Three Kinds of Authority
When we think about the topic of authority, it’s very important that we think about it with a little bit more complexity. We tend to think of it is all good or all bad. As Christians, we need to think about it in terms of created authority, fallen authority, and redeemed authority.
Let’s talk about fallen authority. What is that? It means that we use the authority that God gives us for our own purposes and we exploit and use other people for our ends. We make ourselves God. So, Cain makes himself God and therefore gives himself the right to kill and destroy his brother, Abel. Pharoah makes himself God, and therefore, gives himself rights. Who is the Lord that I should obey him? He gives himself the right to exploit the labor and lives of the Jews under his care.
The abuse of authority always begins with that kind of idolatry: removing God from his throne, making myself God in some sense, and therefore, using others to my own praise and glory. Every kind of exploitation, oppression, domination, and racism basically start with removal from God, idolatry, and therefore use of others for selfish purposes.
The purpose in using authority is not to get . . . but to give and to serve, to build up, equip, and strengthen.
Using Power for Good
A famous historical example of abuse in authority is Nazi Germany—where there was a dehumanizing of a group of people so that another could dominate them. If I dehumanize them, I make myself God. Abortion is another example of the same sort of thing. You dehumanize the infant in the mother’s womb so that you get what you want.
That’s authority under the fall. We need to keep going in the storyline and understand authority in creation and authority in redemption where it’s put to the end of serving others. God has put me in a position of office. I’m still under God. He’s given me a very limited jurisdiction, and he’s given me a purpose in using that authority. The purpose in using authority is not to get, not because I’m God, but to give and to serve, to build up, equip, and strengthen.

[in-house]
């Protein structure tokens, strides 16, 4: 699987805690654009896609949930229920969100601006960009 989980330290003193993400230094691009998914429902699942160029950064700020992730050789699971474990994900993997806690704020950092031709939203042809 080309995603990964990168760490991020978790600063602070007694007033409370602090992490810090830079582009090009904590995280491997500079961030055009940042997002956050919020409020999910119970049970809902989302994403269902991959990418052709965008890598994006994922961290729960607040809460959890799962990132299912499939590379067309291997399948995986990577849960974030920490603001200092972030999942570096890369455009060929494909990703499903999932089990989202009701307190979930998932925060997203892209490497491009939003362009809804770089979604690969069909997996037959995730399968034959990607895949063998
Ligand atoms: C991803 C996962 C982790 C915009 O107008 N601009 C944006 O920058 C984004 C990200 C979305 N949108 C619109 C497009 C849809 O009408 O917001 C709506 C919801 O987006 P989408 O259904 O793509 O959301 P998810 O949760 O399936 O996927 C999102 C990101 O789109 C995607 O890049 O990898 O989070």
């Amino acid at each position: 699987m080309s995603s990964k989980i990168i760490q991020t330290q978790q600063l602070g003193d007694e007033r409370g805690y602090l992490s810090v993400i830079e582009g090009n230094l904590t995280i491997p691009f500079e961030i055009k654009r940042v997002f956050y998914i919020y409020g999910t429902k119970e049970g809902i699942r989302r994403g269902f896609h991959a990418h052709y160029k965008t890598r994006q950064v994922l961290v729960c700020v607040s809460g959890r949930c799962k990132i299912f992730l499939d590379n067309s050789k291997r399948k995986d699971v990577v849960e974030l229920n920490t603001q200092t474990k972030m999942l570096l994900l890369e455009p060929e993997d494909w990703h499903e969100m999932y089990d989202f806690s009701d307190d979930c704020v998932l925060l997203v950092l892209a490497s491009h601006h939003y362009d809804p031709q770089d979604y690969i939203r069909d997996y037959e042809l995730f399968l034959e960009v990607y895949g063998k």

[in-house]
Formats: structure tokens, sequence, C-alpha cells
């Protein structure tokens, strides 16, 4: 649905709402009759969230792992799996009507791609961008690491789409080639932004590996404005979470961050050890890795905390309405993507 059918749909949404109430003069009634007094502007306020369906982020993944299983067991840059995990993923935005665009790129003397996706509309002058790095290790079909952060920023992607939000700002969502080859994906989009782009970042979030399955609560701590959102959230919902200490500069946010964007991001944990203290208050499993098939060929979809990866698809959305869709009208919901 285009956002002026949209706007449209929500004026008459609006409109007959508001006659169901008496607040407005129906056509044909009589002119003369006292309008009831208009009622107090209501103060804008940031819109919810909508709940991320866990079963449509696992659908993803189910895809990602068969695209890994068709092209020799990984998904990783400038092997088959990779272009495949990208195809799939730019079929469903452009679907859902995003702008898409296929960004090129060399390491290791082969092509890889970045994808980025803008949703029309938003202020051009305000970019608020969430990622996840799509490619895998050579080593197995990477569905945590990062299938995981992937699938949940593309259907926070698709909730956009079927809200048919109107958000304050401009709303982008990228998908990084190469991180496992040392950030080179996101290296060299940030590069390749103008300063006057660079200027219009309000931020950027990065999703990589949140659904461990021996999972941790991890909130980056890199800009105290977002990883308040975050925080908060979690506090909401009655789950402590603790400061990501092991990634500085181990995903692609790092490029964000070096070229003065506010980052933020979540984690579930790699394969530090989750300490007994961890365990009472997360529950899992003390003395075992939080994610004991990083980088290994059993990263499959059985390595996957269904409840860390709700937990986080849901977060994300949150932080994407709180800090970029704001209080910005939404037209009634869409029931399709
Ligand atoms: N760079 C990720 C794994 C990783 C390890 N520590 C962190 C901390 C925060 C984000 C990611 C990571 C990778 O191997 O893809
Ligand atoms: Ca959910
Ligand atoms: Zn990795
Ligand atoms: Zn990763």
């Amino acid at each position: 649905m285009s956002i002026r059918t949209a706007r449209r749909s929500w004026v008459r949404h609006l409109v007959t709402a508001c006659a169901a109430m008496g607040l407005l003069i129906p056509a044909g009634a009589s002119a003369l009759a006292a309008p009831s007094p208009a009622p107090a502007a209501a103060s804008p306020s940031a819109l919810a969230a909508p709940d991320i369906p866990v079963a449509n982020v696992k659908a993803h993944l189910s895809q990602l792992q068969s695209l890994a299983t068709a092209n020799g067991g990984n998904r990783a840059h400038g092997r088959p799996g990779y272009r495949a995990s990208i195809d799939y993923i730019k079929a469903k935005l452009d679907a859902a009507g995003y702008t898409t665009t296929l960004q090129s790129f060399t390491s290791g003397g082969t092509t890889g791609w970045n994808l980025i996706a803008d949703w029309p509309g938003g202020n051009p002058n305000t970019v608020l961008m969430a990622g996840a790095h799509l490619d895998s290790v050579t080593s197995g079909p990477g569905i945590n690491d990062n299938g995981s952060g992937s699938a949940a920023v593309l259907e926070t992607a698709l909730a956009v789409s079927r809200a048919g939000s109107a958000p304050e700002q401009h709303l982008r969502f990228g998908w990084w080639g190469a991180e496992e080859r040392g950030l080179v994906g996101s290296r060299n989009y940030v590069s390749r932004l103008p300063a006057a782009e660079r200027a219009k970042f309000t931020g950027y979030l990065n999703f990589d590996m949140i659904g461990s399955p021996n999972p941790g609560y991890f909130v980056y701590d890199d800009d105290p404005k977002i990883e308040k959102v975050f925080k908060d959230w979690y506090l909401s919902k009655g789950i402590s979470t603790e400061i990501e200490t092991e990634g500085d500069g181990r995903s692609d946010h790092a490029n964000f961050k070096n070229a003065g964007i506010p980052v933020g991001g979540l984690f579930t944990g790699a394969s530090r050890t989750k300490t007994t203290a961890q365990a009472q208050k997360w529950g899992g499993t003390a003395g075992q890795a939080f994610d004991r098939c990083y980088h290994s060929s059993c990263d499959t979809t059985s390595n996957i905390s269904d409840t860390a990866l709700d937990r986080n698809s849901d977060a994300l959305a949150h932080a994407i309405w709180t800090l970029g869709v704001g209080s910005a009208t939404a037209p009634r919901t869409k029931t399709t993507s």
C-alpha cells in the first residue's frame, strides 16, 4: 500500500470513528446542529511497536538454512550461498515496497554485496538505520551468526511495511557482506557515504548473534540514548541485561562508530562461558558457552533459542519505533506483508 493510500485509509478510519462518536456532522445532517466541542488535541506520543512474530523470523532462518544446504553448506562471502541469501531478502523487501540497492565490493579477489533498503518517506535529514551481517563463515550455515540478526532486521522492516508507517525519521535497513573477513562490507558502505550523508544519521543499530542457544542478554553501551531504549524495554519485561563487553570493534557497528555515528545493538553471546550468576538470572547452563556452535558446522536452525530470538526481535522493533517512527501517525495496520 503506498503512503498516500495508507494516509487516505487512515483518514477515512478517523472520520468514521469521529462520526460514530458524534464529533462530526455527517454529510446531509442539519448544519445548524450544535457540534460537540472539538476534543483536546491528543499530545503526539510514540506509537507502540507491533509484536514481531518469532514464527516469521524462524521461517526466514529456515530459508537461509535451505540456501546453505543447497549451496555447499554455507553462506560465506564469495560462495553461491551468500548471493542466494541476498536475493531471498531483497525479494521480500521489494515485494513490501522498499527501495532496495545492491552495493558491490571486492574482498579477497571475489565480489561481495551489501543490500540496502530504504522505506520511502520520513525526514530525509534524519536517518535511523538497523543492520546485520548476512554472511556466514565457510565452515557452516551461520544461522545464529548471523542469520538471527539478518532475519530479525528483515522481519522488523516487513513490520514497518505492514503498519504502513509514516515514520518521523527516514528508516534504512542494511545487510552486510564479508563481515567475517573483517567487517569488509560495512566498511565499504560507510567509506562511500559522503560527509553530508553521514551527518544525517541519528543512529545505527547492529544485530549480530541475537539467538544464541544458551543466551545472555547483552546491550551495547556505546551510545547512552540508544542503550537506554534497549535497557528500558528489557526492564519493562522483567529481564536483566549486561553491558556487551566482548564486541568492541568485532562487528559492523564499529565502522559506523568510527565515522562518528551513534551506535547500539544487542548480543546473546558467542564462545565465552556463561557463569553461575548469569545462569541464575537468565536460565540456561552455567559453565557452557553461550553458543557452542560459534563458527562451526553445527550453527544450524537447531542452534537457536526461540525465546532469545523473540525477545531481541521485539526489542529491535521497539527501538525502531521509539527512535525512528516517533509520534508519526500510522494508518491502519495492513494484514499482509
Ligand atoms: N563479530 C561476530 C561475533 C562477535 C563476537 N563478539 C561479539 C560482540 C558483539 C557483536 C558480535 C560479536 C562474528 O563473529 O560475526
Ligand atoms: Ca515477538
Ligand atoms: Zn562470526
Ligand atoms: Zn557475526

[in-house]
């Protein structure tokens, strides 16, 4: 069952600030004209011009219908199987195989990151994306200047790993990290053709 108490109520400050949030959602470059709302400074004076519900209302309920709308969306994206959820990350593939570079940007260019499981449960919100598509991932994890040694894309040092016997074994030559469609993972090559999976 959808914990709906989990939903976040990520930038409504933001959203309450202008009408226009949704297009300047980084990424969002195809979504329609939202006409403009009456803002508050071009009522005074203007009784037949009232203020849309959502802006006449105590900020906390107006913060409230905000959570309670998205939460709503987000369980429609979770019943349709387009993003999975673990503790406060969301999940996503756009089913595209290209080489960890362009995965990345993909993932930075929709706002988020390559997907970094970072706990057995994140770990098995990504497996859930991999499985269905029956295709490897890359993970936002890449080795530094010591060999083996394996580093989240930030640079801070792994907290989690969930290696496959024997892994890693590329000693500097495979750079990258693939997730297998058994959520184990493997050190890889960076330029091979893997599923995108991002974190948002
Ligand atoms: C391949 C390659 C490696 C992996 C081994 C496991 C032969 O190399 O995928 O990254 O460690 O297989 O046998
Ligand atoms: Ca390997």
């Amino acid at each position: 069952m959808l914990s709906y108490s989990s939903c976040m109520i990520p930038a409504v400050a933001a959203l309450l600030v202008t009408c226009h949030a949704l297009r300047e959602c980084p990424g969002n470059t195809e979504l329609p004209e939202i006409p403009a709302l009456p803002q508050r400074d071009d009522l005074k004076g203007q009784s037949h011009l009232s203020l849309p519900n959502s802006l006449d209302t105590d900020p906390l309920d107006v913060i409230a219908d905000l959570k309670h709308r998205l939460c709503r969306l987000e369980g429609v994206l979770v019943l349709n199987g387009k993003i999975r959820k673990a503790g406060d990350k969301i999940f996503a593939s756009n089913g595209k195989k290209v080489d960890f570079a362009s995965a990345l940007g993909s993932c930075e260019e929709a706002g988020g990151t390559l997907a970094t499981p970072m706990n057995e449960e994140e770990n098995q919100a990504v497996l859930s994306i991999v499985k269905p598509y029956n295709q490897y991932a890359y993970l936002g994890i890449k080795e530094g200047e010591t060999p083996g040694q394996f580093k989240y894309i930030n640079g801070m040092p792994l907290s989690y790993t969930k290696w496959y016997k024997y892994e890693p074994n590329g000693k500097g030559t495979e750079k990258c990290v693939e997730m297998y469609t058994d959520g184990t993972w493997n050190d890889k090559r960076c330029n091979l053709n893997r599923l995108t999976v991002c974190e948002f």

So, people often talk about authority as a top-down thing and there is a top-down element in authority. You’re looking down from on high giving the law, teaching, or telling your children You must do this.
But, there’s also a bottom-up element. God is a rock. He is a sure place to stand. I think about how, in many ways, I lay my life down for my daughters. They’re climbing all over me and I’m holding them up. Here we are in Disney Land, and I’m serving. I’m using my authority to serve them. We’re walking around the park, and I’m exhausting myself so they can have a good time.
That picture of me at Disney Land with my daughters doing all I can to show them a good time is, in a sense, what I’m doing as their dad all the time. I’m the platform on which they are to build their lives. That’s my job. As I get down on my hands and knees and give my daughters a place to run, dance, stand, grow, and flourish.
A Word to Leaders
I want to say to anybody in any position of authority at church, the home, or the office: that’s your job. Be that rock, be that platform on which others stand. You use your top-down authority to get yourself in a bottom-up position.
Authority is dangerous—more so than you think because it can kill. But, authority is also a blessing far better than you think. You’ve got to understand it rightly.
Where God’s love is fundamentally different than a fallen human being’s love is that it is holy. It is utterly set on himself and his own glory.
With culture and history both shaping our definitions, where are we learning love from?
But authority in creation and authority and redemption actually work together—for good.